“Donald Trump, whose populist message and promises to help American workers propelled him to the White House, is set to issue a budget proposal on Tuesday that instead takes aim at the social safety net on which many of his supporters rely,” Politico reports.
“Rather than breaking with Washington precedent, Trump’s spending blueprint follows established conservative orthodoxy, cutting taxes on the wealthy, boosting defense spending and taking a hatchet to programs for the poor and disabled – potentially hurting many of the rural and low-income Americans that voted him into office.”
“The White House plan to trim the national debt includes selling off half of the nation’s emergency oil stockpile, part of a broad series of changes proposed by President Trump to the federal government’s role in energy markets,” Bloomberg reports.
“The proposal also seeks to boost government revenues by allowing oil drilling in the Alaska National Wildlife Refuge, ending the practice of sharing oil royalties with states along the Gulf of Mexico and selling off electricity transmission lines in the West. Like much of the budget, those moves are likely to face opposition in Congress.”
Larry Summers: “Details of President Trump’s first budget have now been released. Much can and will be said about the dire social consequences of what is in it and the ludicrously optimistic economic assumptions it embodies. My observation is that there appears to be a logical error of the kind that would justify failing a student in an introductory economics course.”
“Apparently, the budget forecasts that U.S. economic growth will rise to 3.0 percent because of the administration’s policies — largely its tax cuts and perhaps also its regulatory policies. Fair enough if you believe in tooth fairies and ludicrous supply-side economics.”
“Then the administration asserts that it will propose revenue neutral tax cuts with the revenue neutrality coming in part because the tax cuts stimulate growth! This is an elementary double count. You can’t use the growth benefits of tax cuts once to justify an optimistic baseline and then again to claim that the tax cuts do not cost revenue. At least you cannot do so in a world of logic.”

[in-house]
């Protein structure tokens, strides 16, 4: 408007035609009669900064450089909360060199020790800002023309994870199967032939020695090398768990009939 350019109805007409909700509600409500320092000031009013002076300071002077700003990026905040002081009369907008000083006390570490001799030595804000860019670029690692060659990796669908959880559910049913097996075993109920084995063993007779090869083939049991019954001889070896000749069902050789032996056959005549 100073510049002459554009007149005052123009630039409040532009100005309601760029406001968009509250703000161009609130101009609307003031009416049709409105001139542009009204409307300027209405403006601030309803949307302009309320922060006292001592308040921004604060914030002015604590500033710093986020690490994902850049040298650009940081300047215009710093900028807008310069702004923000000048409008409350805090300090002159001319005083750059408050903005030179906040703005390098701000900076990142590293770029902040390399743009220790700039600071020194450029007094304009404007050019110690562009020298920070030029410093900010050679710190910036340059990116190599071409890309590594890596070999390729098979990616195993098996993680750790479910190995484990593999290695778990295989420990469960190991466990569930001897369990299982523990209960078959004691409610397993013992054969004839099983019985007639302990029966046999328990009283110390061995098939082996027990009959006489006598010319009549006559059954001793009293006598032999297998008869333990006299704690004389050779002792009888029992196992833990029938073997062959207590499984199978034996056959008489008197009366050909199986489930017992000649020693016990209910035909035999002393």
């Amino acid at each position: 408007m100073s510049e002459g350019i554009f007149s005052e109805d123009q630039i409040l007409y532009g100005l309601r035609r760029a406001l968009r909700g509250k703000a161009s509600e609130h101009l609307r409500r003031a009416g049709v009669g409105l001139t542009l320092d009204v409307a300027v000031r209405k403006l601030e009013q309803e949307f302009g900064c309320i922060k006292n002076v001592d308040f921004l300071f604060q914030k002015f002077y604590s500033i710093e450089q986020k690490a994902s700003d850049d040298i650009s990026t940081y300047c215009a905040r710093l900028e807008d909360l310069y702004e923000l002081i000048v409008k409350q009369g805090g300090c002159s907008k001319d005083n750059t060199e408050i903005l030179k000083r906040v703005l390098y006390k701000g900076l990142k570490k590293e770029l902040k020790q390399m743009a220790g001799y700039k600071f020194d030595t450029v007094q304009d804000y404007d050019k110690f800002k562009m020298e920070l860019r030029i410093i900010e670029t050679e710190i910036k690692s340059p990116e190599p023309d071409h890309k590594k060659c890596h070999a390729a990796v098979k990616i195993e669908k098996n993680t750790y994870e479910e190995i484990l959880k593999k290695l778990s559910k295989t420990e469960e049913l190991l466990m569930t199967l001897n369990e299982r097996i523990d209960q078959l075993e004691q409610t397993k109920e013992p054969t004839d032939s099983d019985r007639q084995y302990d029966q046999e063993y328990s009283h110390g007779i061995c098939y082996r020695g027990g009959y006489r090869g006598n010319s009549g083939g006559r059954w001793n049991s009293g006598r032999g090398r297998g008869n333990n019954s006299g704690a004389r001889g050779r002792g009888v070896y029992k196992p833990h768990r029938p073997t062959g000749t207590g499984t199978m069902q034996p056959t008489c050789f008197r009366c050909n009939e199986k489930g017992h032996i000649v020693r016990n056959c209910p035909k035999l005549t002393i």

President Trump “asked two of the nation’s top intelligence officials in March to help him push back against an FBI investigation into possible coordination between his campaign and the Russian government,” the Washington Post reports.
“Trump made separate appeals to the director of national intelligence, Daniel Coats, and to Adm. Michael S. Rogers, the director of the National Security Agency, urging them to publicly deny the existence of any evidence of collusion during the 2016 election.”
“Coats and Rogers refused to comply with the requests, which they both deemed to be inappropriate.”
First Read: “The ground right now has certainly shifted on Capitol Hill. We are about to enter The Summer of Comey (congressional testimony, the possibility of more memos, and other developments). And Republicans have a political decision to make: Do they circle the wagons? Or do they run for the hills? It’s still very early, but it looks like Option #2 is much more realistic than it was a day ago.”
Tony Schwartz: “Three decades ago, I spent nearly a year hanging around Trump to write his first book, The Art of the Deal, and got to know him very well. I spent hundreds of hours listening to him, watching him in action and interviewing him about his life. To me, none of what he has said or done over the past four months as president comes as a surprise. The way he has behaved over the past two weeks — firing FBI Director James B. Comey, undercutting his own aides as they tried to explain the decision, disclosing sensitive information to Russian officials and railing about it all on Twitter — is also entirely predictable.”
“Early on, I recognized that Trump’s sense of self-worth is forever at risk. When he feels aggrieved, he reacts impulsively and defensively, constructing a self-justifying story that doesn’t depend on facts and always directs the blame to others.”
Politico: “Suppose that for whatever reason Trump should cede the presidency to his vice president—say the president makes America great again ahead of schedule or alternatively decides he’s sick of the ‘witch hunts’ — one might ask what kind of world and what unique challenges a President Mike Pence would face. The answer is, quite simply, a multitude.”